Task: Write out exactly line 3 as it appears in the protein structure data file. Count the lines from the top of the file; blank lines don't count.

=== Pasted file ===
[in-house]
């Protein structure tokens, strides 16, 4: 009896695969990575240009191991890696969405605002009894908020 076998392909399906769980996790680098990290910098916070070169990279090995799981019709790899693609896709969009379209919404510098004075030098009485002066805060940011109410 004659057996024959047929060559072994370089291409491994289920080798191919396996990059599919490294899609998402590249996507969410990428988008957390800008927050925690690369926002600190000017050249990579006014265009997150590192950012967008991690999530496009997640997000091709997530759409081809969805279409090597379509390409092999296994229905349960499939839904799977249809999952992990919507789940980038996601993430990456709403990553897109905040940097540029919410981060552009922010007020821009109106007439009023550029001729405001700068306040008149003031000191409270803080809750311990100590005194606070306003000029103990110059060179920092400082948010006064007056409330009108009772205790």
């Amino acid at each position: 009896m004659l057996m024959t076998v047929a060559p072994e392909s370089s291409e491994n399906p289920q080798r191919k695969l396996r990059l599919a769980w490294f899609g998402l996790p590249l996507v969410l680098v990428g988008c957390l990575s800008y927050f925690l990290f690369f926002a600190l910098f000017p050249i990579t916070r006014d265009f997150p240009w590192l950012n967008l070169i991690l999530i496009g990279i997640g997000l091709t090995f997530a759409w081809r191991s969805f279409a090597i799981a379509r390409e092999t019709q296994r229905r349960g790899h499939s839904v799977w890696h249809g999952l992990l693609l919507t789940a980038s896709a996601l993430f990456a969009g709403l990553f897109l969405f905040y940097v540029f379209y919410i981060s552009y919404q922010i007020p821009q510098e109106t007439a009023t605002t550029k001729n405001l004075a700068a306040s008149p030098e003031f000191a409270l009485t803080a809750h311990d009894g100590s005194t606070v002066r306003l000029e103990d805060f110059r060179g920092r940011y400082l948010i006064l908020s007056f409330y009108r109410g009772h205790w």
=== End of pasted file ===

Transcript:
């Amino acid at each position: 009896m004659l057996m024959t076998v047929a060559p072994e392909s370089s291409e491994n399906p289920q080798r191919k695969l396996r990059l599919a769980w490294f899609g998402l996790p590249l996507v969410l680098v990428g988008c957390l990575s800008y927050f925690l990290f690369f926002a600190l910098f000017p050249i990579t916070r006014d265009f997150p240009w590192l950012n967008l070169i991690l999530i496009g990279i997640g997000l091709t090995f997530a759409w081809r191991s969805f279409a090597i799981a379509r390409e092999t019709q296994r229905r349960g790899h499939s839904v799977w890696h249809g999952l992990l693609l919507t789940a980038s896709a996601l993430f990456a969009g709403l990553f897109l969405f905040y940097v540029f379209y919410i981060s552009y919404q922010i007020p821009q510098e109106t007439a009023t605002t550029k001729n405001l004075a700068a306040s008149p030098e003031f000191a409270l009485t803080a809750h311990d009894g100590s005194t606070v002066r306003l000029e103990d805060f110059r060179g920092r940011y400082l948010i006064l908020s007056f409330y009108r109410g009772h205790w």